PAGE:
The North Korean regime has been propagating its own unification tactics and strategy. It declares that South Korea must be liberated from the rule of U.S. imperialists and that the people of the South eventually must unite with the Juche, or self-reliance, ideology of Kim Il Sung. The obvious result of such a strategy is that the rule of Kim II Sung and his son will subjugate the people of the South under their own banner of unification.

For forty years, the North Korean regime has been pushing for unification under the guise of various so-called peace offensives. Despite this constant pressure and the threat of armed invasion from the North, South Korea has achieved remarkable economic growth and has attained a prominent place in the international community. South Korea’s gross national product now exceeds the North’s by a ratio of five and a half to one. At the end of 1985, the South ranked twentieth in the world in terms of GNP and twelfth in trade volume.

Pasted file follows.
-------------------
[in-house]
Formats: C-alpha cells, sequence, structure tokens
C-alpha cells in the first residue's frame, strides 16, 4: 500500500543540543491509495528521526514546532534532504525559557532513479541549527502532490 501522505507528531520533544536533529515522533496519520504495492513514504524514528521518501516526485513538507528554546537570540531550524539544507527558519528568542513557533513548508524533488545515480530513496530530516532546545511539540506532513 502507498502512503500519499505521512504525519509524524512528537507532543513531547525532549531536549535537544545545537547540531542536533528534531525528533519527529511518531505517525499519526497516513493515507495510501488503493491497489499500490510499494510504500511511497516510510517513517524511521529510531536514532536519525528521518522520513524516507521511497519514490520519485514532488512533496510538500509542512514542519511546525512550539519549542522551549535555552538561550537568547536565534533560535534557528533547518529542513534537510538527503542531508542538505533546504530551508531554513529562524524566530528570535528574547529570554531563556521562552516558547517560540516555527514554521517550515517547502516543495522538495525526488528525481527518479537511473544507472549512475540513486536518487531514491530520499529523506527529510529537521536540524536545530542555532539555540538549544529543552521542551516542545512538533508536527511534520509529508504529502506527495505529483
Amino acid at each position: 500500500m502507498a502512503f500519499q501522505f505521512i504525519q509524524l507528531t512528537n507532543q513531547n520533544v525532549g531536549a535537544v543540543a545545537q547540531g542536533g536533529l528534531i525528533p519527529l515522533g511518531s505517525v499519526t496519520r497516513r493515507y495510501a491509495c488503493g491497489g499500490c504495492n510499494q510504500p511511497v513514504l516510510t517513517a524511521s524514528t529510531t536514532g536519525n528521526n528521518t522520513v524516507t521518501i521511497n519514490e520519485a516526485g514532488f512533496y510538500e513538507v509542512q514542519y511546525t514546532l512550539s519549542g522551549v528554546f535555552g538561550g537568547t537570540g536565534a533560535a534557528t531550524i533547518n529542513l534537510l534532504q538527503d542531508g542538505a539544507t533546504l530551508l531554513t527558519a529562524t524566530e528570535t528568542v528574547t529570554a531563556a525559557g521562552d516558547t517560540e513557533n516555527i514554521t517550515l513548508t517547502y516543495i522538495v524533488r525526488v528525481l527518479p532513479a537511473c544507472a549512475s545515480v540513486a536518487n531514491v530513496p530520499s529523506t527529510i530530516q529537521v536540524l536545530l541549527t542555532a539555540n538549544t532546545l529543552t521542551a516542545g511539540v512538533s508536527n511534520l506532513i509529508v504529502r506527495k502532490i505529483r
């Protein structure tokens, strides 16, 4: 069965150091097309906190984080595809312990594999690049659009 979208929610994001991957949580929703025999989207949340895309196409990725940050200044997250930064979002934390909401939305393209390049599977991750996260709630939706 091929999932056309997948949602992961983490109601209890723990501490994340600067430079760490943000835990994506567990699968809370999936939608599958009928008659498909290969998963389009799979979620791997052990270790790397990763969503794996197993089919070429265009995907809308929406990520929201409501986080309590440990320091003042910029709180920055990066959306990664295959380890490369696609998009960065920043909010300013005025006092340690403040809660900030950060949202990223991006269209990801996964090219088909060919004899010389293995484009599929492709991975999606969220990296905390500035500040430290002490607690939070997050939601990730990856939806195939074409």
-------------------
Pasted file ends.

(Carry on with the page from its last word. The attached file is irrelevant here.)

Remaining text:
South Korea will be far superior to the North in economic and military strength by the time of the Seoul Olympics in 1988. Therefore, before Kim Il Sung dies, North Korea, in desperation, might seek to achieve unification by armed aggression. No one can deny that they might mount a military threat and even try to harass the Olympics. North Korea will employ all kinds of schemes with the purpose of halting the South’s progress, and they are of the opinion that, if the Olympic Games go through successfully, their chance of uniting the Koreas by armed aggression, which they believe in almost religiously, will disappear forever. In order to stop the Seoul Olympic Games, North Korea, using propaganda and other tactics to confuse South Koreans, will strive to heighten anxiety and tension on the peninsula, creating political confusion in the South.